A Cappella

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A Cappella

 

polyphonic singing, primarily choral, without instrumental accompaniment. It is widely used in folk music.

A cappella choir singing took definite shape in religious polyphony during the late Middle Ages, flowered in the work of the Renaissance composers of the Netherlands, and received its classical expression in the Roman school—for example, in the work of the Italian composer G. Palestrina. All choir music in the Orthodox Church is sung a cappella—for instance, the works of the composer D. S. Bortnianskii. Beginning with the Renaissance, a cappella singing developed in secular choral music as well as in church music, particularly in such genres as the madrigal in vocal chamber music. Many contemporary choral works are written a cappella—for instance, ten revolutionary poems arranged for choir by D. D. Shostakovich.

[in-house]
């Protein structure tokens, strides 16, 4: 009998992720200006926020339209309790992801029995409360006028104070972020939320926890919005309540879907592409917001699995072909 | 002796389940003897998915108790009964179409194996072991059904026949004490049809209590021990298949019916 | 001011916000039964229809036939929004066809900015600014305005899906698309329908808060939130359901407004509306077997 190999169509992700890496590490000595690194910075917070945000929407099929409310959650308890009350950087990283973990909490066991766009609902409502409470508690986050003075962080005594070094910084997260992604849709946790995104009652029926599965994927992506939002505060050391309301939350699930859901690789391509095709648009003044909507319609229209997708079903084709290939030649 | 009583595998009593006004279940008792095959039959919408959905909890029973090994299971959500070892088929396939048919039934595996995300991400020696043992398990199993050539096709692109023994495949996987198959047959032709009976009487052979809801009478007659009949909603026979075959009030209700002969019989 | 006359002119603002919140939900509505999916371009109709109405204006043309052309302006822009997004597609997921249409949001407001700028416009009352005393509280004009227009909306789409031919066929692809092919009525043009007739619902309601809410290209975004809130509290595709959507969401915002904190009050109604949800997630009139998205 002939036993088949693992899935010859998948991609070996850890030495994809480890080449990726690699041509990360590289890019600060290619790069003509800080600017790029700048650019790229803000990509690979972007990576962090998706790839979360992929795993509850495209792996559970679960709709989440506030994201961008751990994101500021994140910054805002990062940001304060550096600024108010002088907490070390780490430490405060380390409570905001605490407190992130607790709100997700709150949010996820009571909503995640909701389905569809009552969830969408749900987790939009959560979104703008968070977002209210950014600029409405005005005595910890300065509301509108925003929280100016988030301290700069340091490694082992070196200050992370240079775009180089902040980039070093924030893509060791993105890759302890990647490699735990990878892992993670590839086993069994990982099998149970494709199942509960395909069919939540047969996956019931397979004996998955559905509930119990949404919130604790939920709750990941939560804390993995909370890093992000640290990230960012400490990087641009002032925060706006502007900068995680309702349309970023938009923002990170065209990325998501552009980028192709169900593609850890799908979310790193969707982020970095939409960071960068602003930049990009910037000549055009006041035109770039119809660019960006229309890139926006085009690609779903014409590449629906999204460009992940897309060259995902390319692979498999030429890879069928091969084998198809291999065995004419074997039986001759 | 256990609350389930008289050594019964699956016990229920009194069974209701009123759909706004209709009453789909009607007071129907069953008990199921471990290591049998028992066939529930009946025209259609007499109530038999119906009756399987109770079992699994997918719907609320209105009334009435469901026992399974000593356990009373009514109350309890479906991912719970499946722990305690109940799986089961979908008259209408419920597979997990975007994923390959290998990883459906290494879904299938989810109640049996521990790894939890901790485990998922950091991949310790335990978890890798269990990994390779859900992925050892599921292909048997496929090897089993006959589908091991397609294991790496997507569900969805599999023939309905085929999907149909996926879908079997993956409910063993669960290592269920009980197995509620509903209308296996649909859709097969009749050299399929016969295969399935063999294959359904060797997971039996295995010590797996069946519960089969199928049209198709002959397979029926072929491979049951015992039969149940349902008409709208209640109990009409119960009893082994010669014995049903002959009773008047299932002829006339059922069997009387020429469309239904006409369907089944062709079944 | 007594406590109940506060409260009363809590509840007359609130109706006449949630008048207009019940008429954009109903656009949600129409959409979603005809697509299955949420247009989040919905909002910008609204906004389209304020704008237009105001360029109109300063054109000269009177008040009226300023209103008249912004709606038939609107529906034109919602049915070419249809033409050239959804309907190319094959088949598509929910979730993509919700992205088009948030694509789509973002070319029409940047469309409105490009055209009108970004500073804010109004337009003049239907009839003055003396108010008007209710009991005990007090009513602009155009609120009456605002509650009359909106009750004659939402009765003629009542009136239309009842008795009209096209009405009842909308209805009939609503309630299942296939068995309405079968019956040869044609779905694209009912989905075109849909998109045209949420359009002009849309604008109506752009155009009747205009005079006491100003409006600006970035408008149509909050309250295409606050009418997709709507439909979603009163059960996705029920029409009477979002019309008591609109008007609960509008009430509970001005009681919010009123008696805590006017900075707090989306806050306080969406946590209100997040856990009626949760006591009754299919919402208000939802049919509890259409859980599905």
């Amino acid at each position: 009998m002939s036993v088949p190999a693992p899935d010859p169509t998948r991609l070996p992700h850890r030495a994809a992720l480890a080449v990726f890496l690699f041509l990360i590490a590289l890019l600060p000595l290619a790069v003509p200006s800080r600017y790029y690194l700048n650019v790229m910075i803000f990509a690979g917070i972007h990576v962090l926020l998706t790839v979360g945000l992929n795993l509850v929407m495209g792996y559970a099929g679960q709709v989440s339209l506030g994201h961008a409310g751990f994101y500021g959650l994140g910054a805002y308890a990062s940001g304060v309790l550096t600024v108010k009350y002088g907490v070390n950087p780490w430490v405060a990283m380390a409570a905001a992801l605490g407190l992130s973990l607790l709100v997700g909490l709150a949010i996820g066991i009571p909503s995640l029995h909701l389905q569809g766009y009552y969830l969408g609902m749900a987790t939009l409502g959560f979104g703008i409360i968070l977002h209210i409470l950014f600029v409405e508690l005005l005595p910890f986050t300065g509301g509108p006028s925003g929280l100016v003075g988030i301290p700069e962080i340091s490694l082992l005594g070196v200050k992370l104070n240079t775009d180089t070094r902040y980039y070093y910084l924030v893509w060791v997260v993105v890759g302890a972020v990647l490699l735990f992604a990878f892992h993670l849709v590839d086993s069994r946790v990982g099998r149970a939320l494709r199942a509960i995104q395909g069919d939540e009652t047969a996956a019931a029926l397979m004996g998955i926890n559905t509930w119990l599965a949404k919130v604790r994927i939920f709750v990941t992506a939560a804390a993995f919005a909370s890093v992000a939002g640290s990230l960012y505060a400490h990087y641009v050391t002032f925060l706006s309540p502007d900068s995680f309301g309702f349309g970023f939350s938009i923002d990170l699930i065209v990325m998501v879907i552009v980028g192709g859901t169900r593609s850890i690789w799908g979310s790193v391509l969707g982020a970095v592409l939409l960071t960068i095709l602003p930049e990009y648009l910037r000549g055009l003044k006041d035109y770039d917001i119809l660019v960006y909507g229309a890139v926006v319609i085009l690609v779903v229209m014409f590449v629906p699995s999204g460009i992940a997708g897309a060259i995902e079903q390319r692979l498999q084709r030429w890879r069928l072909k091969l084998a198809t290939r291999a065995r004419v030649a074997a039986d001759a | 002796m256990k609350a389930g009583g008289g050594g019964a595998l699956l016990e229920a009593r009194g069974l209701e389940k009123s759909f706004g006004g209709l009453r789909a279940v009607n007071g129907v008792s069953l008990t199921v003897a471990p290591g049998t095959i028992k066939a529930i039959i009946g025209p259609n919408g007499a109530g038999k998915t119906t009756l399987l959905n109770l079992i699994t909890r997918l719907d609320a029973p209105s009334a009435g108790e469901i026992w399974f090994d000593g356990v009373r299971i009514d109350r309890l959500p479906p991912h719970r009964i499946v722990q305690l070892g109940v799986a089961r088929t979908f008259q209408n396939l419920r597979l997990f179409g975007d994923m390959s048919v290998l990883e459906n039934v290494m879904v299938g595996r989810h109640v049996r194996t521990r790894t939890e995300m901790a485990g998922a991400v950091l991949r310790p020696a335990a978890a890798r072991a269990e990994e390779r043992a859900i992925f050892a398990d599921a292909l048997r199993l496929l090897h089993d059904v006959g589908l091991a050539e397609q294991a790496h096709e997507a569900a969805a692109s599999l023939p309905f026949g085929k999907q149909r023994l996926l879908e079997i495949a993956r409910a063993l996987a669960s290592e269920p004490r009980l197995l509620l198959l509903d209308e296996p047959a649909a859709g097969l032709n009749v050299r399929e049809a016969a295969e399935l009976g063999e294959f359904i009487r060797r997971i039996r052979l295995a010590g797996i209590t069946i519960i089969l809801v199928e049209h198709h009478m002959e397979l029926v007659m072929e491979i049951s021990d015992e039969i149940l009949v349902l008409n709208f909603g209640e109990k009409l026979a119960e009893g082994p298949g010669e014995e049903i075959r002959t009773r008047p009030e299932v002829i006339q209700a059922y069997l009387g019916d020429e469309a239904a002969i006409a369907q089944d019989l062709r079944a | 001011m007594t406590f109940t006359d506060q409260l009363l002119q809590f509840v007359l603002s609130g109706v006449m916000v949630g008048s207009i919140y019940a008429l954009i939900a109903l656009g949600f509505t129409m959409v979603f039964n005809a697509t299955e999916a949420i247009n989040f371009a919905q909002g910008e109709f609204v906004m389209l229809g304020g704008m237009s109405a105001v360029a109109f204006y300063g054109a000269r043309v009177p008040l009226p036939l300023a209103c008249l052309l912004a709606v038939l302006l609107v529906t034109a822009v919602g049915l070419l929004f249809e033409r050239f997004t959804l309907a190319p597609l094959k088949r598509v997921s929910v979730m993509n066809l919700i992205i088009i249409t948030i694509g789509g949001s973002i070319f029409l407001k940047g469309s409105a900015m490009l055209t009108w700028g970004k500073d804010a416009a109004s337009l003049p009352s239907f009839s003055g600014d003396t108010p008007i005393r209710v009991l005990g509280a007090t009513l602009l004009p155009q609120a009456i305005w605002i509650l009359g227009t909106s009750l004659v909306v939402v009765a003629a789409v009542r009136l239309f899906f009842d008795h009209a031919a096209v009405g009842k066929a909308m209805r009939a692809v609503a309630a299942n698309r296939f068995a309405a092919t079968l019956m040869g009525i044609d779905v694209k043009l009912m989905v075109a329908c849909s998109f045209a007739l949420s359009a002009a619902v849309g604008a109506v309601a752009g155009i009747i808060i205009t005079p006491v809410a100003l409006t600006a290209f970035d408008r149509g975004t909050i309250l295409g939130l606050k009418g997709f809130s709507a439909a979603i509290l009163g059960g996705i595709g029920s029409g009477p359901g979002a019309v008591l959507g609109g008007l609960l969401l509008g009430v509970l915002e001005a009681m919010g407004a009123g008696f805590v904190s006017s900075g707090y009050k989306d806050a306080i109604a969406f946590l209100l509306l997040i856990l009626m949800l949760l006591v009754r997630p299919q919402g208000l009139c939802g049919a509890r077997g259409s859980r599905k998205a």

REFERENCE

Handschin, J. Die Grundlagen des a-cappella-Stils. Zurich, 1929.
References in periodicals archive ?
Tiwari added: "The music format of a capella is growing in popularity among the young music lovers of today.
"We are not really worried about thinking is this a capella or is this not a capella.
"Seriously, there's a growing interest in a capella music that has crossed over to the Myspace and Facebook gener eration," he explains.
This disc features one-of-a-kind songs based on Shakespearean texts, immaculate a capella singing, and an equally immaculate recording.
Our Personal Assistants, a Capella hallmark, are well equipped to facilitate every need - from planning a culinary tour of Singapore specialties, to booking a corporate meetings and arranging a romantic dinner." From arrival to departure, Capella Singapore cossets its guests, delivering uncompromising service.